Yet Mrs. Choi proves unexpectedly supportive, explaining that she’s known all along that So-young lied and has come to love her as a daughter anyway. She can see how happy she makes Choi who is proud and excited to have such an amazing young woman in his life, and finding out the truth would only break his heart. So-young’s confession would be for herself alone, to ease her own conscience, while the burden of carrying this secret is perhaps the price of her happiness. In an odd way, So-young has repaired their marriage, and with her success in the courts has perhaps completed the integration of their family with the implication that Sang-ho may later join it too. Fiercely condemning the evils of a patriarchal society, A College Woman’s Confession suggests that the literal truth might not be as important as the emotional, and that a rigid morality serves no one, while offering the vision of a brighter, more equal society founded on compassion and understanding rather than cold authoritarian paternalism. 


A College Woman’s Confession is the first of three films included in the Korean Film Archive’s Shin Sang-ok’s Melodramas from the 1950s box set. It is also available to stream via the Korean Film Archive’s YouTube Channel.

A Coachman (馬夫 / 마부, Kang Dae-jin, 1961)

A coachman poster 1The Korea of 1961 was one of societal flux, mired in post-war poverty but striving towards a brighter economic future. The rising tides of affluence had given birth to a new middle-class with the old feudal attitudes while others were largely left behind on the shores of prosperity. Kang Dae-jin’s A Coachman (馬夫 /마부, Mabu), the first Korean film to win a major international award with the Silver Bear Extraordinary Jury Prize at the 1961 Berlin Film Festival, finds itself at just this juncture as an old man pulling a horse and cart is forced to face up the automobile age while worrying what is to become of his family in the perilous modern society.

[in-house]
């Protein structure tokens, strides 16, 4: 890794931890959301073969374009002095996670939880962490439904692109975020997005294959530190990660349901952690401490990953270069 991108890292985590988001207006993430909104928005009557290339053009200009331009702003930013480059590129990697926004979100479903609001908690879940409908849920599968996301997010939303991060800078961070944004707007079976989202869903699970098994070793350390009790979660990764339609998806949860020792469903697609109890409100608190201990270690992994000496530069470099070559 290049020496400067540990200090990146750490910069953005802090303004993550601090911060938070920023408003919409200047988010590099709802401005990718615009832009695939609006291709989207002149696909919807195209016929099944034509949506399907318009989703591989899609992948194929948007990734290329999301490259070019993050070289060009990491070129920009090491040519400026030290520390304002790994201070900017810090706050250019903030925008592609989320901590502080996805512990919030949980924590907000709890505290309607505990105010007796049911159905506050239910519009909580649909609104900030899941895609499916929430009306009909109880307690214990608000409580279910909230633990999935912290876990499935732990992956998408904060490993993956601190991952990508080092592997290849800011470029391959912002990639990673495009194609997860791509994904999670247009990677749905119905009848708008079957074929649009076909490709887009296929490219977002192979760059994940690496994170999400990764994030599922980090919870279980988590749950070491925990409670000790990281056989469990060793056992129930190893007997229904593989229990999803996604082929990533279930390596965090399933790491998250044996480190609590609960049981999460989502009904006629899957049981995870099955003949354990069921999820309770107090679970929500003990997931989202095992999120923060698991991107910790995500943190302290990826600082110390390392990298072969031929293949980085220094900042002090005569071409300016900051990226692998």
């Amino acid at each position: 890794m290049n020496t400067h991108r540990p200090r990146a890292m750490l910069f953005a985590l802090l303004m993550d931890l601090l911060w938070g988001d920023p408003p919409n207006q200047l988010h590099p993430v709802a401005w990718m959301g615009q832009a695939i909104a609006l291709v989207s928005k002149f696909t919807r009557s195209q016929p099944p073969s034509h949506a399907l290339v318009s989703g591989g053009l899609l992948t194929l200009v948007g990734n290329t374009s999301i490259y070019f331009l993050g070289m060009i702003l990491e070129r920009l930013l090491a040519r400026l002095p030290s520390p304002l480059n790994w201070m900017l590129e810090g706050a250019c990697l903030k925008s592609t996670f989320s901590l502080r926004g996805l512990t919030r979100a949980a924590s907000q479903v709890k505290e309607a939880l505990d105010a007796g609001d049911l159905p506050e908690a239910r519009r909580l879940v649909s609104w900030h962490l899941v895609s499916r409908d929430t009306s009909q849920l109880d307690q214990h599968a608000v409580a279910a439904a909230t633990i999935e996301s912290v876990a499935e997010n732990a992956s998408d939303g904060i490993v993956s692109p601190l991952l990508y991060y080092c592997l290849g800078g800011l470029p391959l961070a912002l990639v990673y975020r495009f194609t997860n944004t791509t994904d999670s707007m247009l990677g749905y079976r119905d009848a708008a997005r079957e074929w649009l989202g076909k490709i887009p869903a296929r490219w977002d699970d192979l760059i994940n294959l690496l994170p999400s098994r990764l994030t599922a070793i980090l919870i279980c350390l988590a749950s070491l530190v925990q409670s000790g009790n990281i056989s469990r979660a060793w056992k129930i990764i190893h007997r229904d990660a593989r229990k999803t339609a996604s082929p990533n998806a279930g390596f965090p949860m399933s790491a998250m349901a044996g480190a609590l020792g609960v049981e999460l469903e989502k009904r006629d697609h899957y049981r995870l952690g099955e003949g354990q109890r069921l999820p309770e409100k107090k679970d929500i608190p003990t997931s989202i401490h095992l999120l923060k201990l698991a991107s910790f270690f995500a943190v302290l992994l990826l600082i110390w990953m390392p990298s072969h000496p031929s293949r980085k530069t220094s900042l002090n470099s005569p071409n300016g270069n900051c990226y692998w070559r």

Ageing patriarch Chun-sam (Kim Seung-ho) has been guiding a horse and cart since his father died in Manchuria when he was 14. Technically speaking, he is not the owner of his horse, Dragon, but operates it on behalf of the owner, the mistress of an upper middle-class salaryman. As business is slow, she is always threatening to sell the horses which would leave Chun-sam and the other coachmen without a means to support themselves. Meanwhile, Chun-sam’s four children whom he raised alone after his wife passed away at a young age are each looking for different ways out of their impoverished existence. Chun-sam married off his eldest daughter Ok-nyeo (Jo Mi-ryeong) who is deaf and mute to a man he saved during the Korean War but he is abusive and treats her like a servant while openly inviting his mistress into their home. Oldest son Su-eop (Shin Young-kyun) is currently studying to retake the bar exam for the third time, middle daughter Ok-hee (Um Aing-ran) has begun dating a shady salaryman, and youngest boy Soo-up has become a high school delinquent.

Kang opens with an exciting sequence following Soo-up who has attempted to steal a bicycle as he tries to escape from its owner chasing him. Returning home covered in mud, slowing to a walk and putting his student’s cap back on to avoid suspicion, he makes his way from the modern houses of the new city back through traditional Korean homes towards his rather makeshift family abode which they share with the horse stabled in a side room. Chun-sam is obviously not a wealthy man, but the family bear their struggles with fortitude, perhaps to some extent avoiding each other but rarely arguing directly. Even the news that Ok-hee has once again quit her latest job, working in a cafe, in record time is greeted with exasperated acceptance rather than anger or resentment.